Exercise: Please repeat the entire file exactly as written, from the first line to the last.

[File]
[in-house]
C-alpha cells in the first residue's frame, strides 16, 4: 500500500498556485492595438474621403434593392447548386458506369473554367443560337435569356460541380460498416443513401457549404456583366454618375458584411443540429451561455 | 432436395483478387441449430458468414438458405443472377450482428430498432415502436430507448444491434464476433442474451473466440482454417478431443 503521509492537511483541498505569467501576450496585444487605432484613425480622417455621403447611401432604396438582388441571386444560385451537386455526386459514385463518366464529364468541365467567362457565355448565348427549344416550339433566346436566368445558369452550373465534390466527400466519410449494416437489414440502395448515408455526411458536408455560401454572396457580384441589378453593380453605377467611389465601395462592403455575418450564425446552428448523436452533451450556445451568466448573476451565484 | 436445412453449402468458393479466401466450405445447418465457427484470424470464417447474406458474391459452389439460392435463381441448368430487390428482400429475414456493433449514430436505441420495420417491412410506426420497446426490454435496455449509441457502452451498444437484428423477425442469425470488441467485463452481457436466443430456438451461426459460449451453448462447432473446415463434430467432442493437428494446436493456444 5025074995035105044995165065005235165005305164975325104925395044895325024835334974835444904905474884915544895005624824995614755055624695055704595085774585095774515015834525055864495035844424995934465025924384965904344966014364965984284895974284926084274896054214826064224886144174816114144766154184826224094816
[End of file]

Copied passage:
[in-house]
C-alpha cells in the first residue's frame, strides 16, 4: 500500500498556485492595438474621403434593392447548386458506369473554367443560337435569356460541380460498416443513401457549404456583366454618375458584411443540429451561455 | 432436395483478387441449430458468414438458405443472377450482428430498432415502436430507448444491434464476433442474451473466440482454417478431443 503521509492537511483541498505569467501576450496585444487605432484613425480622417455621403447611401432604396438582388441571386444560385451537386455526386459514385463518366464529364468541365467567362457565355448565348427549344416550339433566346436566368445558369452550373465534390466527400466519410449494416437489414440502395448515408455526411458536408455560401454572396457580384441589378453593380453605377467611389465601395462592403455575418450564425446552428448523436452533451450556445451568466448573476451565484 | 436445412453449402468458393479466401466450405445447418465457427484470424470464417447474406458474391459452389439460392435463381441448368430487390428482400429475414456493433449514430436505441420495420417491412410506426420497446426490454435496455449509441457502452451498444437484428423477425442469425470488441467485463452481457436466443430456438451461426459460449451453448462447432473446415463434430467432442493437428494446436493456444 5025074995035105044995165065005235165005305164975325104925395044895325024835334974835444904905474884915544895005624824995614755055624695055704595085774585095774515015834525055864495035844424995934465025924384965904344966014364965984284895974284926084274896054214826064224886144174816114144766154184826224094816